Vivarail lays out action plan as faulty repair work to blame for train fire
Vivarail has released its full report on the Class 230 test train fire that took place over the festive period, concluding that the cause of the fire was due to a fuel leak in one of the train’s gensets, likely caused during recent repair work.
On 30 December, 10 members of Vivarail staff were forced to evacuate the three-car Class 230 passenger train near Kenilworth station after one of its gensets, Genset 4 (GS4), set on fire during a test run from Tyseley to Nuneaton via Leamington Spa, leading to significant service disruption.
Vivarail found that the leak was not spotted due to a lack of “suitable or sufficient test procedures” by the genset supplier after the repair work, with investigators also noting fuel leaks from two other gensets connected with the train.
“The finding of the investigation is that the fire was caused by diesel fuel escaping from the high pressure fuel system and being ignited by a hot body, likely to have been the turbo charger,” said Vivarail’s final report on the incident.
This finding is supported by several pieces of evidence, said the report, such as GS4 receiving recent attention that included the high-pressure fuel lines being disturbed; that there were no other apparent sources of ignition evident during the forensic examination of the genset; amongst others.
Investigators found that the intensity and duration of the fire was worsened for several reasons, including an “ineffective” suppression system and the specific design of the genset, which forced the fire brigade to put out the flames after staff found themselves unable to do so alone.
Despite these findings, Vivarail was pleased to note the effectiveness of its safety measures to protect the car body of the train, finding that “it would have been possible” for passengers to evacuate safely had they been aboard – as the passenger saloon only suffered “very minor” smoke damage.
“We believe that we have found the root cause and a number of contributory factors which prolonged the fire,” concluded Adrian Shooter, CEO of Vivarail, in a statement accompanying the report.
“We are determined that there will never be a repetition and believe that the measures we have set out will achieve that end. As a minimum, they will all be put in hand before the train is put back in service.
“We are continuing to take advice in some areas and may make further improvements.”
The objectives of the test run included testing the reliability of GS4, which had been fitted with a new engine just before Christmas, and to record timing data to support planning activity in relation to proposed passenger operation on the Coventry to Nuneaton (NUCKLE) line.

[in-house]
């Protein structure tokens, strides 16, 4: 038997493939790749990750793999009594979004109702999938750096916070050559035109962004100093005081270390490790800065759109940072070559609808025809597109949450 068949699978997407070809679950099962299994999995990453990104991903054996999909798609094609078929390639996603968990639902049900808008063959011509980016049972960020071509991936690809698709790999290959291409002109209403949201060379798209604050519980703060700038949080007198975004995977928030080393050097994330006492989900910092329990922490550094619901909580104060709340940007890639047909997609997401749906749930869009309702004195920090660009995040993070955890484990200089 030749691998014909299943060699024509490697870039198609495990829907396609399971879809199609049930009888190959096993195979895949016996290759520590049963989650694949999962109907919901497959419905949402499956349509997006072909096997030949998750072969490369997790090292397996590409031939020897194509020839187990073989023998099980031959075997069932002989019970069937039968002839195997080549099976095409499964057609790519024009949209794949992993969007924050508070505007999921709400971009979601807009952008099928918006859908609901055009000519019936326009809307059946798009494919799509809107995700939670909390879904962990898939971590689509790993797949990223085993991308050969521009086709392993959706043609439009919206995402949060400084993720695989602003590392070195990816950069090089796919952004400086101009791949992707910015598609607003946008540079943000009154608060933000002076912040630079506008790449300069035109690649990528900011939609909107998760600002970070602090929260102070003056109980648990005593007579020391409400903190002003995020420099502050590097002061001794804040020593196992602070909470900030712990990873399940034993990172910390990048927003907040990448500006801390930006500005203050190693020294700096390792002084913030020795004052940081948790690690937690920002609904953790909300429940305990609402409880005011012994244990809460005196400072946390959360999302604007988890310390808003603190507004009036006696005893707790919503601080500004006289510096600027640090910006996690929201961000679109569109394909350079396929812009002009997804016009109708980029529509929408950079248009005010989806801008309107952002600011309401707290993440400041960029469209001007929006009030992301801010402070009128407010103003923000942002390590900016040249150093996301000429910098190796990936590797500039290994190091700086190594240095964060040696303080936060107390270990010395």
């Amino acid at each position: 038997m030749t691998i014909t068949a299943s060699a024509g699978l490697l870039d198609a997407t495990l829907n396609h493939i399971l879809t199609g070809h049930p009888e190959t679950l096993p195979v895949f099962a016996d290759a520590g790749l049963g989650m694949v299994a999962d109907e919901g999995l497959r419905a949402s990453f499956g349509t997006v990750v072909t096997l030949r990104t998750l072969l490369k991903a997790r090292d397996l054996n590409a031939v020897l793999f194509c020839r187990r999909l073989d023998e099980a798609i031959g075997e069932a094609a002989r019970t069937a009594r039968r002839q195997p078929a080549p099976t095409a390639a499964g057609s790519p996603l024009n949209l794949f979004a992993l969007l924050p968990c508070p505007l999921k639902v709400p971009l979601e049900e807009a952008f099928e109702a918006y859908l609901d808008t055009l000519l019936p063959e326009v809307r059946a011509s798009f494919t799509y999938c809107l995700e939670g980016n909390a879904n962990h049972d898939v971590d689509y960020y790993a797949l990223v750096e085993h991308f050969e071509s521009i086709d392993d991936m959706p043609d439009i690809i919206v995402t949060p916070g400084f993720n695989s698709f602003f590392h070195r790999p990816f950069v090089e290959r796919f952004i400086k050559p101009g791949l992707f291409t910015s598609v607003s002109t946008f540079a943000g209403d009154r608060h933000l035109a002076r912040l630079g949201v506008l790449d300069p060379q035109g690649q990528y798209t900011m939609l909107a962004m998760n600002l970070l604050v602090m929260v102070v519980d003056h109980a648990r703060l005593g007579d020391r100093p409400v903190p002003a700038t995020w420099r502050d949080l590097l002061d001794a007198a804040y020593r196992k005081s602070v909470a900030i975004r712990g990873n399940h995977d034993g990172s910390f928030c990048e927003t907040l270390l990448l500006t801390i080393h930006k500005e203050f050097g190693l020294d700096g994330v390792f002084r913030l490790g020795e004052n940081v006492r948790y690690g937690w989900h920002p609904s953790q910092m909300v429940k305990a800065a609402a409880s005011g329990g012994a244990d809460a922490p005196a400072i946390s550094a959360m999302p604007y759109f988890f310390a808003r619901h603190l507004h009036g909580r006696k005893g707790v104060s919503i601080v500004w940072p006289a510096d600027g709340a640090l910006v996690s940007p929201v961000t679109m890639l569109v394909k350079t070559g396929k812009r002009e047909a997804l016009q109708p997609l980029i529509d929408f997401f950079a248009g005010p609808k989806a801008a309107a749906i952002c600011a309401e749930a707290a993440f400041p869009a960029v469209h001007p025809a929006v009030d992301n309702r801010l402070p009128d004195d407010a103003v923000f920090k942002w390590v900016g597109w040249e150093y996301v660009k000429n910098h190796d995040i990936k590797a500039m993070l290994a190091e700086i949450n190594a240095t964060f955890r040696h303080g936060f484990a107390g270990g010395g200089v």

But the future of the D-Train on the NUCKLE line is now in doubt after local partners pulled out of the project due to the fire, scuppering Vivarail’s chances of completing its trial of the trains before the next West Midlands franchise begins this October.
However, Vivarail has expressed its confidence in the future of the Class 230 as an eventual solution to overcrowding on the route.
Ongoing action plan
To support this, its final report laid out an action plan intended to ensure a fire of this nature never occurs again, as well as to mitigate the impact of any future incident through design improvements to the vehicle and genset.
It particularly wants to strengthen the resilience of the vehicles systems to “allow the vehicle to continue to operate for 15 minutes in a state of fire”.
Going forward, Vivarail will implement an immediate additional test regime to make sure that all gensets are operated at maximum output prior to fitment to guarantee there are no fuel leaks when the engine is running on full power.
It will also conduct a full review of the processes associated with engine work, especially the high-pressure fuel pipe system and post-work test regimes; a review of the genset maintenance and repair practices of Vivarail and its genset supplier; and a design overhaul to the genset in order to address weak points identified by the investigation.
Similarly, the company has promised to evaluate associate vehicle systems and the issues found with the OTDR and CCTV systems with the manufacturer, especially to see if any faults should be shared with the rest of the rail industry.
“Some actions are already underway as this report is completed and all will be completed and implemented prior to the unit being made available for mainline running,” the report concluded.
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